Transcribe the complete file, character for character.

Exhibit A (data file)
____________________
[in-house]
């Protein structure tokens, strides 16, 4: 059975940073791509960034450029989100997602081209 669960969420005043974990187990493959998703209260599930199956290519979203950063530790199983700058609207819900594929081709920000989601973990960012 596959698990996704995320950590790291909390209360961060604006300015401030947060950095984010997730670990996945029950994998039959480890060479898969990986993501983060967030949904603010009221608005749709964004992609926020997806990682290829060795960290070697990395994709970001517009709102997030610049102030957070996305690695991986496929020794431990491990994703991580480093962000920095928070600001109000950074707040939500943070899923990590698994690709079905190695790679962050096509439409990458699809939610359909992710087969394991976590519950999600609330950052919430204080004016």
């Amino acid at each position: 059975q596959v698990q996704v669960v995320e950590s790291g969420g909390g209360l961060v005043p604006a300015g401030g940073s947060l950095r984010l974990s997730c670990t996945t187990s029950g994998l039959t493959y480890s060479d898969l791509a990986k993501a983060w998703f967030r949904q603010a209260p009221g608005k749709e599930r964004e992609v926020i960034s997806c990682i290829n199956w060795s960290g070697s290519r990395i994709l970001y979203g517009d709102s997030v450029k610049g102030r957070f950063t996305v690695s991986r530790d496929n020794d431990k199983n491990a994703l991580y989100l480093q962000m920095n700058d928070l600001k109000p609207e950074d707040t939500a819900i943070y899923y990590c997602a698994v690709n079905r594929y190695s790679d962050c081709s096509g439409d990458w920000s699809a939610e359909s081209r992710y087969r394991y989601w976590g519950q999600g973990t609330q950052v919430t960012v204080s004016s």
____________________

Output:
[in-house]
């Protein structure tokens, strides 16, 4: 059975940073791509960034450029989100997602081209 669960969420005043974990187990493959998703209260599930199956290519979203950063530790199983700058609207819900594929081709920000989601973990960012 596959698990996704995320950590790291909390209360961060604006300015401030947060950095984010997730670990996945029950994998039959480890060479898969990986993501983060967030949904603010009221608005749709964004992609926020997806990682290829060795960290070697990395994709970001517009709102997030610049102030957070996305690695991986496929020794431990491990994703991580480093962000920095928070600001109000950074707040939500943070899923990590698994690709079905190695790679962050096509439409990458699809939610359909992710087969394991976590519950999600609330950052919430204080004016």
């Amino acid at each position: 059975q596959v698990q996704v669960v995320e950590s790291g969420g909390g209360l961060v005043p604006a300015g401030g940073s947060l950095r984010l974990s997730c670990t996945t187990s029950g994998l039959t493959y480890s060479d898969l791509a990986k993501a983060w998703f967030r949904q603010a209260p009221g608005k749709e599930r964004e992609v926020i960034s997806c990682i290829n199956w060795s960290g070697s290519r990395i994709l970001y979203g517009d709102s997030v450029k610049g102030r957070f950063t996305v690695s991986r530790d496929n020794d431990k199983n491990a994703l991580y989100l480093q962000m920095n700058d928070l600001k109000p609207e950074d707040t939500a819900i943070y899923y990590c997602a698994v690709n079905r594929y190695s790679d962050c081709s096509g439409d990458w920000s699809a939610e359909s081209r992710y087969r394991y989601w976590g519950q999600g973990t609330q950052v919430t960012v204080s004016s």